From Stage to Page - Medieval and Renaissance Drama
Occupation and Idleness
OCCUPATION. The mighty Maker who made all things,
may he mix his mercy ever in our mending,
and our bales abate and to bliss us bring,
as he was our founder and we come from his kind.
For all the wealth of the world is turned to wrangling
and friendship is full faint now for to find;
For we may see a great example every day
of hunger and death before our eyes;
never escape from the pricking of pestilence we may,
from winds and weathers that come from the sky.
Therefore let righteousness reign and forsake simony,
rule you by reason, and labor for your meat,
in true occupation sell thyself and buy,
deceive no man with subtlety in cold nor in heat,
but sow reason and truth,
let ease and favor from thee flee.
Now if there be any here
that my name would require,
I tell you, sovereigns all and one,
that my name is Occupation.
I busy full busily in cold and in heat;
winds nor weathers we may not spare;
Oft weary and wetshod I suffer much care
in sessions of court, if there I fare,
because I have so little gathered to-heap.
I had rather be at plough,
to God I make a vow,
or thresh in a barn, reap and mow,
and therefore I am called Occupation where-so-ever I go
Here I think to abide
to rest me a little tide
in peace both safe and sound.
IDLENESS. A, rest you merry, I make a vow,
why say ye not welcome now?
By God, there be many of you
that I know well and fine.
This worthy man, I would dare say,
he hath known me many a day,
for he and I've well spent, in faith,
both our thirsts at wine.
A, sir, God give you good morrow!
Lo, sirs, this good man will be my borrow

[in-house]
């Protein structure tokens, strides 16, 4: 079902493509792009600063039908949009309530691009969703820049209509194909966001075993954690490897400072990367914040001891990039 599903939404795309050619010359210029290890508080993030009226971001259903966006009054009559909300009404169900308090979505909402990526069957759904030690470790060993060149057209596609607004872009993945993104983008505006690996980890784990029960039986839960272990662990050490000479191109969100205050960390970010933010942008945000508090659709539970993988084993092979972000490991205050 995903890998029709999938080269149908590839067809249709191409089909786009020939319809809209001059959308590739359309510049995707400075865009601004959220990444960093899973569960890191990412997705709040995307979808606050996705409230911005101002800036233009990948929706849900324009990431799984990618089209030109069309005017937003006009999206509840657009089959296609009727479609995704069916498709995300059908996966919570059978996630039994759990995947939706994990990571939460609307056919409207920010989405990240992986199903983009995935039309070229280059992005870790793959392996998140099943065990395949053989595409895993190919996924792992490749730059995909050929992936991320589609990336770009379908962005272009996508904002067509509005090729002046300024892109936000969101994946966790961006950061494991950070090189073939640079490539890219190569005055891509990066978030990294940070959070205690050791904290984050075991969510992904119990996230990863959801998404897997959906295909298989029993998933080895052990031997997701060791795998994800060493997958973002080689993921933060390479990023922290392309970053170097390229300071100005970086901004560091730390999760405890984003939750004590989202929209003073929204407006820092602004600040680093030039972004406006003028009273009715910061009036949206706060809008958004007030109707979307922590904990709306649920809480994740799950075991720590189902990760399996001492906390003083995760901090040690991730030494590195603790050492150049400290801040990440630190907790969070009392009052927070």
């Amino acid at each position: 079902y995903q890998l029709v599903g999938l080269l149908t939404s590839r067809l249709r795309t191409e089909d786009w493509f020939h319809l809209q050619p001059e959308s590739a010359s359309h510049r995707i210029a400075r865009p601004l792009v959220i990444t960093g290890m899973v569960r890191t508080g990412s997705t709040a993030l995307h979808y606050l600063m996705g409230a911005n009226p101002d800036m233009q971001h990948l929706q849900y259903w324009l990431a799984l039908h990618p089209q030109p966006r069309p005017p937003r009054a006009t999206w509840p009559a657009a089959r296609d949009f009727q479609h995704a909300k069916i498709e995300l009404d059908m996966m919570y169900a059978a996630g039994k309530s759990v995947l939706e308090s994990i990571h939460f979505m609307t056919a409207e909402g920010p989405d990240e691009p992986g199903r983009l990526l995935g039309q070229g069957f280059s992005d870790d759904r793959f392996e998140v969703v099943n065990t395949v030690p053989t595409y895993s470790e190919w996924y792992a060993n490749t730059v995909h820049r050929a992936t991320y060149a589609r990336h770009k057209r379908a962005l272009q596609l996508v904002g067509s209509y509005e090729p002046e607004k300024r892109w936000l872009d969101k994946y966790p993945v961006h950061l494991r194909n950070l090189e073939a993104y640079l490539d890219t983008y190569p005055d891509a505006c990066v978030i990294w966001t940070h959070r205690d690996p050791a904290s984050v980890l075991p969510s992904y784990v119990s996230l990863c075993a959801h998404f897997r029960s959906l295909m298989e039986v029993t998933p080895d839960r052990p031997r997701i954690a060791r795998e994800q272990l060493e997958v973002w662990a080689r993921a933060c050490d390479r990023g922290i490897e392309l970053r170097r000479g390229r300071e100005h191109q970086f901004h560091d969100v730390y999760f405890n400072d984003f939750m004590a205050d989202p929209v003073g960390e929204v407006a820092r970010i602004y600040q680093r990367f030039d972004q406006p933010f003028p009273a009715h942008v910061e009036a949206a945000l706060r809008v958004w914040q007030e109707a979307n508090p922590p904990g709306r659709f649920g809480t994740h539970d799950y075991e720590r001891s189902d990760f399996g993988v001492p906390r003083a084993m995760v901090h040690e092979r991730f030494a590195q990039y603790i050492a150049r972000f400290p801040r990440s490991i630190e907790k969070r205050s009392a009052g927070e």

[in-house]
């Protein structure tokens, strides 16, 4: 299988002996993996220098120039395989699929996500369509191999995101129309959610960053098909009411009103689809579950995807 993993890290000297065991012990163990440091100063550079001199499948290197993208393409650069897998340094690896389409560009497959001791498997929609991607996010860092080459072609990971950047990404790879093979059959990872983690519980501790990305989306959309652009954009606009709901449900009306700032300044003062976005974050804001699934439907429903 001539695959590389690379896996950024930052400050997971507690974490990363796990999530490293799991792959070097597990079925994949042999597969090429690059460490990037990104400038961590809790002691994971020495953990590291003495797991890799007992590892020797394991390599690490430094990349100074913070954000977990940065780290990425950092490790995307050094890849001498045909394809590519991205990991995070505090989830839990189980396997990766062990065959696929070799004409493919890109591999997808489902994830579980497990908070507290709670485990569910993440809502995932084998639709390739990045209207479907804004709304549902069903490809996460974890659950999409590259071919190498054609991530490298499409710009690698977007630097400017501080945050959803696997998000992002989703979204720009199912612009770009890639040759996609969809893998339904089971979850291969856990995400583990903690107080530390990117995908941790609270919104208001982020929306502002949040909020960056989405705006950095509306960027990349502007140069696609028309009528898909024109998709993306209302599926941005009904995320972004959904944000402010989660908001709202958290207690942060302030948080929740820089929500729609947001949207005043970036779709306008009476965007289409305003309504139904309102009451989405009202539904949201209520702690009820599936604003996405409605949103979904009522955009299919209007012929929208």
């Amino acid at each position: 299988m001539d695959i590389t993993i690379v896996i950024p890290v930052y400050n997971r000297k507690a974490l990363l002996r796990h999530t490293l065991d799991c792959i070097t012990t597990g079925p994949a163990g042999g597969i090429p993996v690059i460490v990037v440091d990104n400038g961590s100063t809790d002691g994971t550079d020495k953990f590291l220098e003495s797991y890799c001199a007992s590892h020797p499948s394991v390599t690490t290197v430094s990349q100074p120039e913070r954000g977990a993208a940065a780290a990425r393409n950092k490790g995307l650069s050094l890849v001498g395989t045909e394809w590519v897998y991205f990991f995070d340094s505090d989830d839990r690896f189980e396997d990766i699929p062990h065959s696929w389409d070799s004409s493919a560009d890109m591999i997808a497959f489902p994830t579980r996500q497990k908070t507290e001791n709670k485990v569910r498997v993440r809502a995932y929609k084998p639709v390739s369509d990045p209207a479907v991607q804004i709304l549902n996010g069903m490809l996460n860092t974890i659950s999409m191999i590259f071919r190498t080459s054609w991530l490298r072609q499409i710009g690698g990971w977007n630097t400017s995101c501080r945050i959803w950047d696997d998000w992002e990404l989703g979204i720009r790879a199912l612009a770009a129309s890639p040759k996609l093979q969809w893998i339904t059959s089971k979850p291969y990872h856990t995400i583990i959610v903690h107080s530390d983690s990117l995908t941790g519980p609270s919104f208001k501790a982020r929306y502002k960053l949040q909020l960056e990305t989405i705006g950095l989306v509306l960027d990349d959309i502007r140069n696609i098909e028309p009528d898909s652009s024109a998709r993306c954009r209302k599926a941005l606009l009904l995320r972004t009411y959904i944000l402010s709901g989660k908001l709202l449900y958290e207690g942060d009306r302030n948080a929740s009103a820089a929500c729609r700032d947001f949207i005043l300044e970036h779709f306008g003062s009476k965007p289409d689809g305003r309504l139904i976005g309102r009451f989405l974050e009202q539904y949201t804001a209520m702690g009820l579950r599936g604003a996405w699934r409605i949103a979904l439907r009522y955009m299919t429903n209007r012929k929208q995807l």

if I have need.
Nay, good sir, laugh me not to scorn!
While I have money I will spend;
when I have none God will send.
For I have good meat and drink;
when I am full I will work.
Now, by my troth, as I think,
I am a sly clerk.
Therefore I tell you express,
my name is called Idleness.
I care not to arise for matins nor mass
nor to no other work.
Behold now this gracious face,
how gallantly I take my trace.
There is now none such in this place.
Should I not do thus?
Lo, how jolly get I,
Ey, who is that yonder gadelynge
that stands yonder all straddling?
I will learn for all his babbling
who he is anon.
All hail, good man, and well found!
OCCUPATION. A welcome, young man, on this ground.
IDLENESS. Why, sir, tell me now and tell me this:
know ye not me?
OCCUPATION. Of thee, son, what is thy name?
IDLENESS. Lo, now arises game!
I must change my name, y-wis,
and tell him Busyness my name is;
yes, for God, thus it is.
This is a pretty wile!
And when I'm with him, as I please,
I will take my own ease.
Sir, I wonder--ye have forgotten me, y-wys?
And I have served you ere this,
for Busyness my name is.
Sir, know ye that name?
OCCUPATION. Busyness, yes, in good faith!
He has served me many a day.
IDLENESS. Now, in good faith, believe me ye may:
I am the same.
OCCUPATION. Art thou Busyness? I think nay,
it seems by thy simple array.
IDLENESS. Sir, should I wear my best every day?
I have ten or twelve
of good gowns in my press,
and furs of great richness.
Of this man I take witness;
ye may ask him yourself.
OCCUPATION. Then what labor know ye best now?
IDLENESS. Thresh in your barn or go to plow,
reap, mow, and also sow,
and other husbandry;
go to market, buy and sell,
and keep an household I can well;
with sheep and swine I do excel.
Why ever should I lie?
OCCUPATION. Will thou be with me all this year?
Then thou shall be my partner.
IDLENESS. Yes, by my troth, with good cheer;
but I have no money in store.
OCCUPATION. Give me thy troth on this land
and have here ten pounds;
if thou govern it well on this ground,